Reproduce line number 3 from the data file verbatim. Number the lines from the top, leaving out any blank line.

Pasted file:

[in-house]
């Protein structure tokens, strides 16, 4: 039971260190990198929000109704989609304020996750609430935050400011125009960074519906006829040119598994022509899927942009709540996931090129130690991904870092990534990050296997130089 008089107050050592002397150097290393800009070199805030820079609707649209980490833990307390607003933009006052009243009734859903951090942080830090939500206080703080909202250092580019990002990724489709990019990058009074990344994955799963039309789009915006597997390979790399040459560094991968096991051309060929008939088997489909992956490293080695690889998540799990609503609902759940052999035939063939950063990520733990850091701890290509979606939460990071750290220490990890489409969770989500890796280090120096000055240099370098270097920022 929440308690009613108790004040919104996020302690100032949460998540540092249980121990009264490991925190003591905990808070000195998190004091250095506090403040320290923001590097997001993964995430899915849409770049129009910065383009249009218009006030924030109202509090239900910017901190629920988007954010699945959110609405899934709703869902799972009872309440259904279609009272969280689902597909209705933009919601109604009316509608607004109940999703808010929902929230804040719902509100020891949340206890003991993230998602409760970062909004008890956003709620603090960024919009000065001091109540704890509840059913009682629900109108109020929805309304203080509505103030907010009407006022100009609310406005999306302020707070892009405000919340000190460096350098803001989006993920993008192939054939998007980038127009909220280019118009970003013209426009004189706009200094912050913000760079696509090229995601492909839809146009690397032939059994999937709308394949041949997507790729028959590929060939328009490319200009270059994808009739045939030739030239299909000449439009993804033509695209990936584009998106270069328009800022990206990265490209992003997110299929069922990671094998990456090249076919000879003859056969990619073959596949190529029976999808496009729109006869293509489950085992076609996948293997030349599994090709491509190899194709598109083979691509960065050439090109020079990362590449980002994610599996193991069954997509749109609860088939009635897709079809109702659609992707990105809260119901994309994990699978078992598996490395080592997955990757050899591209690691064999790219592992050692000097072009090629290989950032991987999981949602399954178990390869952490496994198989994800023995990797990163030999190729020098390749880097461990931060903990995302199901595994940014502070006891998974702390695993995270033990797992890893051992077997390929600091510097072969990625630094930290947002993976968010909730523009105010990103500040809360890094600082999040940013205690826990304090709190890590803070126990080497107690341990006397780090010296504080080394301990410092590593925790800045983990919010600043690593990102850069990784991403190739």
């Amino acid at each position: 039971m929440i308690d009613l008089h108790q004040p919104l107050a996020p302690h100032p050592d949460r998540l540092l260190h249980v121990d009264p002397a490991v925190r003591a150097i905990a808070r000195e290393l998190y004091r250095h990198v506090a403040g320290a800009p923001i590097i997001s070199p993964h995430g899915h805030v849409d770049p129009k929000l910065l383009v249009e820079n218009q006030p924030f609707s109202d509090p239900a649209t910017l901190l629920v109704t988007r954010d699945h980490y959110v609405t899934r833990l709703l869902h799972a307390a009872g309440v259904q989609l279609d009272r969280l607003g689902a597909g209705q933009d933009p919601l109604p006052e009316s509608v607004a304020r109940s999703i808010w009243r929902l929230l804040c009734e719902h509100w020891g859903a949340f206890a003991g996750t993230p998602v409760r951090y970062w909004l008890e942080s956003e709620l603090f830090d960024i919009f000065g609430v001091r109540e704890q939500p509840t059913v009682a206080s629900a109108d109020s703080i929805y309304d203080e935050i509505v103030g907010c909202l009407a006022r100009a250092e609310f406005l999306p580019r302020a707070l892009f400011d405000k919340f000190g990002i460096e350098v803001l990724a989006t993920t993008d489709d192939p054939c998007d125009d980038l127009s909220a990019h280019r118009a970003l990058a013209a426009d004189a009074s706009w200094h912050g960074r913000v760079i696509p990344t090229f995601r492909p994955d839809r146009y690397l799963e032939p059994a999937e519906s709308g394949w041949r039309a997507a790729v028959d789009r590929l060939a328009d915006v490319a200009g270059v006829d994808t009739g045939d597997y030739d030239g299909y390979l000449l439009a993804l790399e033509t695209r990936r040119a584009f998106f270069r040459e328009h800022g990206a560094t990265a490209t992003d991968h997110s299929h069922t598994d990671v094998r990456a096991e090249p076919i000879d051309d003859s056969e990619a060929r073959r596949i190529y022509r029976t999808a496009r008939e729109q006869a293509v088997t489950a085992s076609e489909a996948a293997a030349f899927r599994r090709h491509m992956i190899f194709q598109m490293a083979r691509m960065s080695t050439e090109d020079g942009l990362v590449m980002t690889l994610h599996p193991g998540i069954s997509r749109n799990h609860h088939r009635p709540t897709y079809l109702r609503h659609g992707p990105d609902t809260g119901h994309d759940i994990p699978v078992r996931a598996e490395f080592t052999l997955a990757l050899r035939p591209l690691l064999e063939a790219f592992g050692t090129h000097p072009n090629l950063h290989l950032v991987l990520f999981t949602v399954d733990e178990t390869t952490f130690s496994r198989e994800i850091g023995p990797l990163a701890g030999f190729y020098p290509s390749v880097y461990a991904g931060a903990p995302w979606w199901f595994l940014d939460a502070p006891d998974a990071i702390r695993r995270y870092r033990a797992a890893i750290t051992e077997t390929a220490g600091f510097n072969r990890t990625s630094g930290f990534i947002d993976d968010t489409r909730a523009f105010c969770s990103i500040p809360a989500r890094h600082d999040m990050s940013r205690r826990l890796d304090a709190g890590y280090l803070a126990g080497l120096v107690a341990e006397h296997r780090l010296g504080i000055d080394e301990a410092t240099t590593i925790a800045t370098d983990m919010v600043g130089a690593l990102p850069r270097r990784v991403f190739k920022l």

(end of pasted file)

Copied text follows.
């Amino acid at each position: 039971m929440i308690d009613l008089h108790q004040p919104l107050a996020p302690h100032p050592d949460r998540l540092l260190h249980v121990d009264p002397a490991v925190r003591a150097i905990a808070r000195e290393l998190y004091r250095h990198v506090a403040g320290a800009p923001i590097i997001s070199p993964h995430g899915h805030v849409d770049p129009k929000l910065l383009v249009e820079n218009q006030p924030f609707s109202d509090p239900a649209t910017l901190l629920v109704t988007r954010d699945h980490y959110v609405t899934r833990l709703l869902h799972a307390a009872g309440v259904q989609l279609d009272r969280l607003g689902a597909g209705q933009d933009p919601l109604p006052e009316s509608v607004a304020r109940s999703i808010w009243r929902l929230l804040c009734e719902h509100w020891g859903a949340f206890a003991g996750t993230p998602v409760r951090y970062w909004l008890e942080s956003e709620l603090f830090d960024i919009f000065g609430v001091r109540e704890q939500p509840t059913v009682a206080s629900a109108d109020s703080i929805y309304d203080e935050i509505v103030g907010c909202l009407a006022r100009a250092e609310f406005l999306p580019r302020a707070l892009f400011d405000k919340f000190g990002i460096e350098v803001l990724a989006t993920t993008d489709d192939p054939c998007d125009d980038l127009s909220a990019h280019r118009a970003l990058a013209a426009d004189a009074s706009w200094h912050g960074r913000v760079i696509p990344t090229f995601r492909p994955d839809r146009y690397l799963e032939p059994a999937e519906s709308g394949w041949r039309a997507a790729v028959d789009r590929l060939a328009d915006v490319a200009g270059v006829d994808t009739g045939d597997y030739d030239g299909y390979l000449l439009a993804l790399e033509t695209r990936r040119a584009f998106f270069r040459e328009h800022g990206a560094t990265a490209t992003d991968h997110s299929h069922t598994d990671v094998r990456a096991e090249p076919i000879d051309d003859s056969e990619a060929r073959r596949i190529y022509r029976t999808a496009r008939e729109q006869a293509v088997t489950a085992s076609e489909a996948a293997a030349f899927r599994r090709h491509m992956i190899f194709q598109m490293a083979r691509m960065s080695t050439e090109d020079g942009l990362v590449m980002t690889l994610h599996p193991g998540i069954s997509r749109n799990h609860h088939r009635p709540t897709y079809l109702r609503h659609g992707p990105d609902t809260g119901h994309d759940i994990p699978v078992r996931a598996e490395f080592t052999l997955a990757l050899r035939p591209l690691l064999e063939a790219f592992g050692t090129h000097p072009n090629l950063h290989l950032v991987l990520f999981t949602v399954d733990e178990t390869t952490f130690s496994r198989e994800i850091g023995p990797l990163a701890g030999f190729y020098p290509s390749v880097y461990a991904g931060a903990p995302w979606w199901f595994l940014d939460a502070p006891d998974a990071i702390r695993r995270y870092r033990a797992a890893i750290t051992e077997t390929a220490g600091f510097n072969r990890t990625s630094g930290f990534i947002d993976d968010t489409r909730a523009f105010c969770s990103i500040p809360a989500r890094h600082d999040m990050s940013r205690r826990l890796d304090a709190g890590y280090l803070a126990g080497l120096v107690a341990e006397h296997r780090l010296g504080i000055d080394e301990a410092t240099t590593i925790a800045t370098d983990m919010v600043g130089a690593l990102p850069r270097r990784v991403f190739k920022l």